M. Ashraf: My dear friend and Mentor

Heroes get Remembered but Legends Never Die…Jerome Max Keli’i Holloway

We lost Mohammad Ashraf “Batku”, a dear friend and companion since my early days, when I was a medical student way back in 1967, on the fateful night of 13th October. He did full justice to his family nick name “Batku” given to his grandfather who was a very swift runner like a duck in the lake. Likewise, he also swiftly swam across several hurdles to become a legend while maintaining both his individuality and personality.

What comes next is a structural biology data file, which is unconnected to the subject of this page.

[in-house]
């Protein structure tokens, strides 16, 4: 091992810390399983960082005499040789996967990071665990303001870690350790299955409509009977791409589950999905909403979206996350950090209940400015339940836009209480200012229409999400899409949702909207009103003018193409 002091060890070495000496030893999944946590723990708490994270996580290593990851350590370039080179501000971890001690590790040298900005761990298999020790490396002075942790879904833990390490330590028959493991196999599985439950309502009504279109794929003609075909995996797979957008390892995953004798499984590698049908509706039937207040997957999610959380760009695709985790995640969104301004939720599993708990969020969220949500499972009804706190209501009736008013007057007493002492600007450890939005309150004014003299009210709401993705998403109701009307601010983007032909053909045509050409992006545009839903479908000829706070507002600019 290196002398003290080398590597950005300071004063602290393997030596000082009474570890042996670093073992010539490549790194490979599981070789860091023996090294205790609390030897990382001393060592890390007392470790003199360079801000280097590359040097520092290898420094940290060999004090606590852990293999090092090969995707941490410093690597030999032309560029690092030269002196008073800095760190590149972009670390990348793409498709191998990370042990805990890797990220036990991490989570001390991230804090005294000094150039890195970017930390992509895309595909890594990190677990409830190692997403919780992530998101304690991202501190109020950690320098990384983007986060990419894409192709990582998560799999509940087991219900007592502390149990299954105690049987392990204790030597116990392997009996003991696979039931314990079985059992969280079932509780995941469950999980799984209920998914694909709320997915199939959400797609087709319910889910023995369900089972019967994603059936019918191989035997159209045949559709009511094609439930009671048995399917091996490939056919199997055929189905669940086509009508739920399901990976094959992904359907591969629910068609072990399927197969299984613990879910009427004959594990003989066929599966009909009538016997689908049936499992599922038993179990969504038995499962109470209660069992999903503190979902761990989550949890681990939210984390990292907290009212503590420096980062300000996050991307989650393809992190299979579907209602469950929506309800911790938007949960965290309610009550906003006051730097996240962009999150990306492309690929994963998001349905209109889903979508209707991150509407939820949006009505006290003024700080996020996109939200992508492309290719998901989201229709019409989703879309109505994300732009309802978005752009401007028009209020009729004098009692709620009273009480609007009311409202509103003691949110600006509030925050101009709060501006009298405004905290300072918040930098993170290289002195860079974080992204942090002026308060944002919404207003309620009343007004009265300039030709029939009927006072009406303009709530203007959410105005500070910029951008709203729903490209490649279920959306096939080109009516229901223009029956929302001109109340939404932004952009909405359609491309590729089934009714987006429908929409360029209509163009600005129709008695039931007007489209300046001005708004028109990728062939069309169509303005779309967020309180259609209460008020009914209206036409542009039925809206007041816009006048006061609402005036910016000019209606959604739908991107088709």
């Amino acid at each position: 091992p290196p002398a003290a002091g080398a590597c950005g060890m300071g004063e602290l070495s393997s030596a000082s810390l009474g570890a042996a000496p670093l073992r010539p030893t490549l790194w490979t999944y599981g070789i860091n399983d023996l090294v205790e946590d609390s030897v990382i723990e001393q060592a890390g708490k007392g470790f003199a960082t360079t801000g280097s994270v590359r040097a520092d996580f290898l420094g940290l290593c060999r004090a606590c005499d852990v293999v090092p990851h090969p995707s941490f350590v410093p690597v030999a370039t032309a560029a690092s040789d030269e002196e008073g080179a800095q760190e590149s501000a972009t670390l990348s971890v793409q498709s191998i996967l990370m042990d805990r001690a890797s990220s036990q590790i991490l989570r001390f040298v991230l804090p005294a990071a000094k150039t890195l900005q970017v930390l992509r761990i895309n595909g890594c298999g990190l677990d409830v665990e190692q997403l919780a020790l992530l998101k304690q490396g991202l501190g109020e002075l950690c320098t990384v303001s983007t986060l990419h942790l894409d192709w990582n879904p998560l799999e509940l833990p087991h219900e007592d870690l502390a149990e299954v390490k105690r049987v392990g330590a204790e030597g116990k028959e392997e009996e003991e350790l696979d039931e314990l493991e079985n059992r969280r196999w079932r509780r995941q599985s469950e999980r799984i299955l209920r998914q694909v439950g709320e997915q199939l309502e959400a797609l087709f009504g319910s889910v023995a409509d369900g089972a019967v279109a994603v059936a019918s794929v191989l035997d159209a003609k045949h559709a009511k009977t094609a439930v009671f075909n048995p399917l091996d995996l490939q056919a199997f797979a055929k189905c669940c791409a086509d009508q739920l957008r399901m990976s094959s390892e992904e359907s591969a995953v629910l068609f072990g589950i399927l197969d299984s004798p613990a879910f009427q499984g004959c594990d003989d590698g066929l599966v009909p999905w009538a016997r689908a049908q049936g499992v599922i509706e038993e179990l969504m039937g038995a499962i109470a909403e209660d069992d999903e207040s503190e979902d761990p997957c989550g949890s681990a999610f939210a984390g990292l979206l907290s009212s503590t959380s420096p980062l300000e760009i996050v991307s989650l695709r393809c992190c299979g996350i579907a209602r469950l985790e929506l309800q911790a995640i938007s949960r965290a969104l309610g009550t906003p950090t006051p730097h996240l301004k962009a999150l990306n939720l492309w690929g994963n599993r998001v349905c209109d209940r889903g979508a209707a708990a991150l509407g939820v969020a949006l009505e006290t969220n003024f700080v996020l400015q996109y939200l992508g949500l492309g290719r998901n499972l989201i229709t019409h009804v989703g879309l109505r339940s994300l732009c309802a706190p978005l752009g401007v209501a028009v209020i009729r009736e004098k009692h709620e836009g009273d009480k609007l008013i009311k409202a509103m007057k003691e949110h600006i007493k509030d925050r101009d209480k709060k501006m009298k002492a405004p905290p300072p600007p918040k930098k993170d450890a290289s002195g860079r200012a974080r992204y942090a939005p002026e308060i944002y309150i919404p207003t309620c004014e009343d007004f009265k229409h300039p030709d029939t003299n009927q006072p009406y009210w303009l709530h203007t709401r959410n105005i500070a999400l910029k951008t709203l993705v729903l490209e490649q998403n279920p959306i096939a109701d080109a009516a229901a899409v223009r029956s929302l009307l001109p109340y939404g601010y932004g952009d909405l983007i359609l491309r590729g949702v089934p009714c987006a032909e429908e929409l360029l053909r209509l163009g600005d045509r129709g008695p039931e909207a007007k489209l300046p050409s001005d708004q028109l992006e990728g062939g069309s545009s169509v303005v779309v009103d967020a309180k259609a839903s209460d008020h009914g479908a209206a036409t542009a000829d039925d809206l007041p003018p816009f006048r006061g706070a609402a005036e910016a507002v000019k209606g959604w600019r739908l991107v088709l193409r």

Ashraf grew up in a middle-class joint family of 1940s at Amira Kadal close to river Jhelum, being mainly looked after by his uncle working in the Government Education Department. He was a darling child of the family receiving all the attention till his younger brother was born. He went to Islamia School, S P School and also had a brief stint at Biscoe school. He was very intelligent and innovative right from those early days participating in debates and writing skits. He, even at age 10, was politically very conscious and made cartoons when the then PM of J & K Sheikh Abdullah was over thrown and replaced by Bakshi Ghulam Mohammad. Unlike most students of those times he would never cram or memorize the lessons. He would rather write the crux of it in his own language. His ratings were always very high and he sailed from matriculation to Intermediate (F Sc) and then into the Regional Engineering College (REC) where he was always a meritorious student, but his conscience and the struggle of Kashmiris never went off his mind. He joined a group of young men who were very vocal for their rights of a Plebiscite.  This led to his being sent to jail. The teachers of the REC led by the Principal Dr Moonis Raza went to see him in Jail along with DIG police and commented on his sincerity and honesty with the cause despite an impending threat to his career. He never completed the degree and was under a radar of the Intelligence bureau along with a likeminded friend.